Scotland’s First Minister Humza Yousaf has said he feels “hurt and regret” at the breakdown of his relationship with the SNP’s former leader, Alex Salmond.
Mr Yousaf credited the former first minister and party leader as the reason he joined the SNP and said Mr Salmond gave him many opportunities at the start of his career.
But speaking on The Rest is Politics podcast, hosted by former spin doctor Alastair Campbell and former MP Rory Stewart, Mr Yousaf accused his former boss – who now leads pro-independence party Alba – as giving the SNP a “kicking every day”.
Mr Salmond’s relationship with the SNP began to deteriorate following a high-profile falling out with his successor, Nicola Sturgeon.
The row followed allegations of sexual harassment made against Mr Salmond, who was later cleared of all charges following a High Court trial.
Speaking of their relationship, Mr Yousaf told the podcast he had “exchanged pleasantries” with Mr Salmond since taking on the top job, adding he believed Mr Salmond had an “ulterior motive”.
He said: “I wouldn’t go out my way, only because (I) haven’t seen evidence from Alex, nor the party that he leads, that they are interested in anything other than giving the SNP a kicking.
“If you believe in independence, giving the largest vehicle that’s driving forward independence a kicking every single day, through every single press release, doesn’t make sense to me.
“It speaks to me to a very ulterior motive.”
Mr Yousaf said he had hoped the former first minister would take on an “elder statesman” role in giving advice and assisting his former party with the independence movement.
But he said: “I feel, if I’m honest with you, the breakdown in the relationship with Alex is a matter of not just regret, but I feel quite hurt about it all and how it has all transpired.
“Somebody I looked up to now spends a fair bit of his time laying the boot into the SNP and trying to damage me, whether that’s personally or the SNP, and frankly the cause that we both love.”
He added: “It feels difficult to think that (his motivations) are anything other than to try and replace the SNP which is never going to happen.”
The First Minister also said he felt “sad” and “worried” about his predecessor, Nicola Sturgeon, amid an ongoing police investigation into party finances and criticism over the deletion of WhatsApp messages relating to the Covid-19 pandemic.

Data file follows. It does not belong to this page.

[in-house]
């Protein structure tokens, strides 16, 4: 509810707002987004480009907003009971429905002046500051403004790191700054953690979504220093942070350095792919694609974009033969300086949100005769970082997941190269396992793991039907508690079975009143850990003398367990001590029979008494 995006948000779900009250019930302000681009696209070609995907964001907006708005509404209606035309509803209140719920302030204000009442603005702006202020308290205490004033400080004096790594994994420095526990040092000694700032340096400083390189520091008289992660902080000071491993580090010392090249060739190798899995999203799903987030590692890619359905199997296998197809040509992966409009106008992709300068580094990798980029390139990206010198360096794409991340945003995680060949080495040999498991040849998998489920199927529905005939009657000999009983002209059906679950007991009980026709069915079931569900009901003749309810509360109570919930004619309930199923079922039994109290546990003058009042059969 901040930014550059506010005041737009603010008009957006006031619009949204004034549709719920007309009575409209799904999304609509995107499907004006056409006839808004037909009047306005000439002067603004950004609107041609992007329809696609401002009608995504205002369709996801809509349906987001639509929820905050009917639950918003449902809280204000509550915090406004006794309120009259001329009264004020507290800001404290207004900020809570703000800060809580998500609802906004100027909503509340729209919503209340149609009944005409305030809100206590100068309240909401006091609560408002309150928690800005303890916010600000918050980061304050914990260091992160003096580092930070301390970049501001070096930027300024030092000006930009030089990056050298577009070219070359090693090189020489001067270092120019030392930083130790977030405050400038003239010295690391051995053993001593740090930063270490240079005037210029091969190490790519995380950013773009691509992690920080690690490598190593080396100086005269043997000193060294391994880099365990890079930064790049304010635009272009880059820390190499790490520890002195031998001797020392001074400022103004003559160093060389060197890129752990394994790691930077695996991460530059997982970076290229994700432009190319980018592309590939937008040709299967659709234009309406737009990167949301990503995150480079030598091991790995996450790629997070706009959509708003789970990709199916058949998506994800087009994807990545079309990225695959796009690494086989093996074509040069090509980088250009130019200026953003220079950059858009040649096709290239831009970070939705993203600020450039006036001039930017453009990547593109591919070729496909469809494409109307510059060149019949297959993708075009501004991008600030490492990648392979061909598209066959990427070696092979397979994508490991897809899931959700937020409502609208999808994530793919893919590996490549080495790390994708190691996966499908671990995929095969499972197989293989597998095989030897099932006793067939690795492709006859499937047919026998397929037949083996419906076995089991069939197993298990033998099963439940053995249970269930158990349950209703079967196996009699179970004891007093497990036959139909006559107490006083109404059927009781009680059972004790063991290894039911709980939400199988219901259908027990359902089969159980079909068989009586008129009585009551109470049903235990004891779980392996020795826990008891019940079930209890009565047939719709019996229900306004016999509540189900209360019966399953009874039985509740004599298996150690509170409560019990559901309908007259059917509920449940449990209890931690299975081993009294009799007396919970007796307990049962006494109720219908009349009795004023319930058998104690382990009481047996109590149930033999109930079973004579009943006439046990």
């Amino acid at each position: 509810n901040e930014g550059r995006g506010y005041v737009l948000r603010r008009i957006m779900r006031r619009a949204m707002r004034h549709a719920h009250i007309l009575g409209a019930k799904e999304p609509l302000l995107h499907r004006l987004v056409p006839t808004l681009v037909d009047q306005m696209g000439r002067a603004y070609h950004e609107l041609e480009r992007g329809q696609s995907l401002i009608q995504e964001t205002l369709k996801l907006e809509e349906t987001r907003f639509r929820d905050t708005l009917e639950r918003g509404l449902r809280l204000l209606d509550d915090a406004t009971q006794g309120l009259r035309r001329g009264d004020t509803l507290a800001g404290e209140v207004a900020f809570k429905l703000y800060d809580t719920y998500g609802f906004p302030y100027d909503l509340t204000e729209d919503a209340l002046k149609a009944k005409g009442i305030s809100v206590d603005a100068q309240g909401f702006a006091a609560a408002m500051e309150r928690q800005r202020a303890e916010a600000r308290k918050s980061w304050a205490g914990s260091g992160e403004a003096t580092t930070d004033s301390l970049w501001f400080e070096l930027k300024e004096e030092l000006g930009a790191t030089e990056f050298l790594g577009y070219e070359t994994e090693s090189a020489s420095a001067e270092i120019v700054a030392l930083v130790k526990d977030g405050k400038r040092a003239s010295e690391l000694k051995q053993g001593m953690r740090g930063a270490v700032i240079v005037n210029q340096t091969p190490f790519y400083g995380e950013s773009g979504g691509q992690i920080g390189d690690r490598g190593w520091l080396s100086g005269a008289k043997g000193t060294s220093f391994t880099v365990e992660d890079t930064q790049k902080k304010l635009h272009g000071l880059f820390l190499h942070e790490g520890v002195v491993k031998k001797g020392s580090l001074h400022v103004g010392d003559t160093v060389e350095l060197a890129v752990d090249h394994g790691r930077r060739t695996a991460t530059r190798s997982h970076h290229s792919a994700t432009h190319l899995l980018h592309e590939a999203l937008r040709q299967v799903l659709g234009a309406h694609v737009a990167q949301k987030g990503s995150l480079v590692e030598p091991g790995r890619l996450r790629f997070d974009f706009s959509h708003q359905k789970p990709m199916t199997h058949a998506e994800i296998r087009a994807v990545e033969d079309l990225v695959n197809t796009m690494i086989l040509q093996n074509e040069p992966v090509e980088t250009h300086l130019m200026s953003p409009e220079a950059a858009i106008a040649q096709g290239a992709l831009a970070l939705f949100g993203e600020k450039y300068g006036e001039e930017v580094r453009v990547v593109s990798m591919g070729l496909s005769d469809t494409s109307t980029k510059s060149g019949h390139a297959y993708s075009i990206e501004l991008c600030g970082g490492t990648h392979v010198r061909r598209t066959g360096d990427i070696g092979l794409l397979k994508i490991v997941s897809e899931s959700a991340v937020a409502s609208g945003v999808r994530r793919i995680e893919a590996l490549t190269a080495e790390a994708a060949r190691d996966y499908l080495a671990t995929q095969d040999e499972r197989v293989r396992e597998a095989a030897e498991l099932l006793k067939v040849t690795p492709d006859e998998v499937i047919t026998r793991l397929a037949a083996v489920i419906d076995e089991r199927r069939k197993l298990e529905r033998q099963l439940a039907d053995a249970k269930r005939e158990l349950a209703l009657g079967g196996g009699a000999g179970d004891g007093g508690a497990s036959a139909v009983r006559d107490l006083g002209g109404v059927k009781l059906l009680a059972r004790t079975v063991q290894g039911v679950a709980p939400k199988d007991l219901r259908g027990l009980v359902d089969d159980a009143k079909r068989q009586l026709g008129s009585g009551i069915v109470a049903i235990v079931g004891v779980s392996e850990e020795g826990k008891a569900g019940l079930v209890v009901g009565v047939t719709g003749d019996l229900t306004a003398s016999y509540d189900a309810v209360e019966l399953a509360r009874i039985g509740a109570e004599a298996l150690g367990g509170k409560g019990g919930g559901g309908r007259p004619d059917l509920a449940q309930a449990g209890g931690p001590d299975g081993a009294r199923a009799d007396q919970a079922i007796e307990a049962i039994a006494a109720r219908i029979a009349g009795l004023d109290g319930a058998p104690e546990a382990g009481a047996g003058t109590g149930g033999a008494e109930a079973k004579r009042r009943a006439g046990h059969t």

He said: “I’ll always have that deep affection for Nicola. I worry about her to an extent as well.
“She’s dealing with a lot, as we know, and I found it really sad about the certain elements who are seeking to try to tarnish her reputation.”
He said of Ms Sturgeon: “Without any doubt, (she) and the rest of the Government, only ever put the interests of the people she was serving first and tried to protect them from harm.”
Asked if her marriage to the party’s chief executive was a “recipe waiting to go wrong”, he said: “In hindsight, you could absolutely reflect on that.
“I think nobody really questioned it because we didn’t see any red flags.”
Alba Party leader Mr Salmond said: “Humza and I didn’t just exchange pleasantries, he agreed to a meeting to discuss how we could best move the independence cause forward.
“Alba Party spent the best part of last year urging the SNP to work with the wider independence movement as part of a Scotland United pro-independence pact to face down Westminster and I wrote to Humza to set up a meeting to discuss this. Unfortunately, it seems that meeting was then either blocked by his advisers or they kept him in the dark about it.
“Support for the SNP is heading towards 30% whereas support for independence is enjoyed by roughly half of the nation. The fault for this lies solely at the feet of the previous leadership of the SNP for pursuing unpopular policies such as gender reforms, burst bottle schemes, the alienation of the oil and gas sector and an outright assault on fishing communities at the expense of independence campaign work.
“In contrast, Alba Party have a plan to actually take the independence movement forward. Humza should back a referendum on independence powers for the Scottish Parliament as proposed by Ash Regan MSP. This would be a far more productive means of leading the independence movement forward.”